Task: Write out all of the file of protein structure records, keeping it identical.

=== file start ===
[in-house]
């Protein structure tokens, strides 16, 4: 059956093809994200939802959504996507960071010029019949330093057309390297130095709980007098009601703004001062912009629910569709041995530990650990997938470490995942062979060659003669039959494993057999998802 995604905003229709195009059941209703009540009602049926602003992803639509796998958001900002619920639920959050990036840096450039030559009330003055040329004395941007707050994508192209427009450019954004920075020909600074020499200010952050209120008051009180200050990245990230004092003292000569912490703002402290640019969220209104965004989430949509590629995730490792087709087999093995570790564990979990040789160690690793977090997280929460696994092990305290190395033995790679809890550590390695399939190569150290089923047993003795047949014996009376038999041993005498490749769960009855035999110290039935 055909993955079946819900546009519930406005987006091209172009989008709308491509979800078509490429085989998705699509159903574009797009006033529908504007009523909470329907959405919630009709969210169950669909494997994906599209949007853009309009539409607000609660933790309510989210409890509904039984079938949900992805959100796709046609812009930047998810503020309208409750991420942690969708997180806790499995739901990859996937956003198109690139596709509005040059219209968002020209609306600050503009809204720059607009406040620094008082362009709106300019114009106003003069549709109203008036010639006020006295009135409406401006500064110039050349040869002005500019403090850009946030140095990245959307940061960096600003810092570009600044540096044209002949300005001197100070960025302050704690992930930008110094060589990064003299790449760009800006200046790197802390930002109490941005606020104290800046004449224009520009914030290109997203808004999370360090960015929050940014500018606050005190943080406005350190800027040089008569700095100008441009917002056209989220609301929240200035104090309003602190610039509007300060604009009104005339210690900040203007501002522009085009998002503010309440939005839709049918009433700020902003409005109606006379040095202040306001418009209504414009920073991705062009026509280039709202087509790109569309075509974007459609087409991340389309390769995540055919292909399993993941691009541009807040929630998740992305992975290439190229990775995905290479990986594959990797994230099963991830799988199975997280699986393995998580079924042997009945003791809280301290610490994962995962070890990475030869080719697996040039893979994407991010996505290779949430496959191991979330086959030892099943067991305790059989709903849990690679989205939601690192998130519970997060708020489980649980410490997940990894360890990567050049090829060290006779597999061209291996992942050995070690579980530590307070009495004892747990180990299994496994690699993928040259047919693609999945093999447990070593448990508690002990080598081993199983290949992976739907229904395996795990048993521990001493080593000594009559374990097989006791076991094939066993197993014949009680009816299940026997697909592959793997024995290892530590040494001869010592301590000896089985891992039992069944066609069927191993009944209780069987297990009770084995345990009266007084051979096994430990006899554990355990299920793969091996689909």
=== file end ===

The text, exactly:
[in-house]
């Protein structure tokens, strides 16, 4: 059956093809994200939802959504996507960071010029019949330093057309390297130095709980007098009601703004001062912009629910569709041995530990650990997938470490995942062979060659003669039959494993057999998802 995604905003229709195009059941209703009540009602049926602003992803639509796998958001900002619920639920959050990036840096450039030559009330003055040329004395941007707050994508192209427009450019954004920075020909600074020499200010952050209120008051009180200050990245990230004092003292000569912490703002402290640019969220209104965004989430949509590629995730490792087709087999093995570790564990979990040789160690690793977090997280929460696994092990305290190395033995790679809890550590390695399939190569150290089923047993003795047949014996009376038999041993005498490749769960009855035999110290039935 055909993955079946819900546009519930406005987006091209172009989008709308491509979800078509490429085989998705699509159903574009797009006033529908504007009523909470329907959405919630009709969210169950669909494997994906599209949007853009309009539409607000609660933790309510989210409890509904039984079938949900992805959100796709046609812009930047998810503020309208409750991420942690969708997180806790499995739901990859996937956003198109690139596709509005040059219209968002020209609306600050503009809204720059607009406040620094008082362009709106300019114009106003003069549709109203008036010639006020006295009135409406401006500064110039050349040869002005500019403090850009946030140095990245959307940061960096600003810092570009600044540096044209002949300005001197100070960025302050704690992930930008110094060589990064003299790449760009800006200046790197802390930002109490941005606020104290800046004449224009520009914030290109997203808004999370360090960015929050940014500018606050005190943080406005350190800027040089008569700095100008441009917002056209989220609301929240200035104090309003602190610039509007300060604009009104005339210690900040203007501002522009085009998002503010309440939005839709049918009433700020902003409005109606006379040095202040306001418009209504414009920073991705062009026509280039709202087509790109569309075509974007459609087409991340389309390769995540055919292909399993993941691009541009807040929630998740992305992975290439190229990775995905290479990986594959990797994230099963991830799988199975997280699986393995998580079924042997009945003791809280301290610490994962995962070890990475030869080719697996040039893979994407991010996505290779949430496959191991979330086959030892099943067991305790059989709903849990690679989205939601690192998130519970997060708020489980649980410490997940990894360890990567050049090829060290006779597999061209291996992942050995070690579980530590307070009495004892747990180990299994496994690699993928040259047919693609999945093999447990070593448990508690002990080598081993199983290949992976739907229904395996795990048993521990001493080593000594009559374990097989006791076991094939066993197993014949009680009816299940026997697909592959793997024995290892530590040494001869010592301590000896089985891992039992069944066609069927191993009944209780069987297990009770084995345990009266007084051979096994430990006899554990355990299920793969091996689909």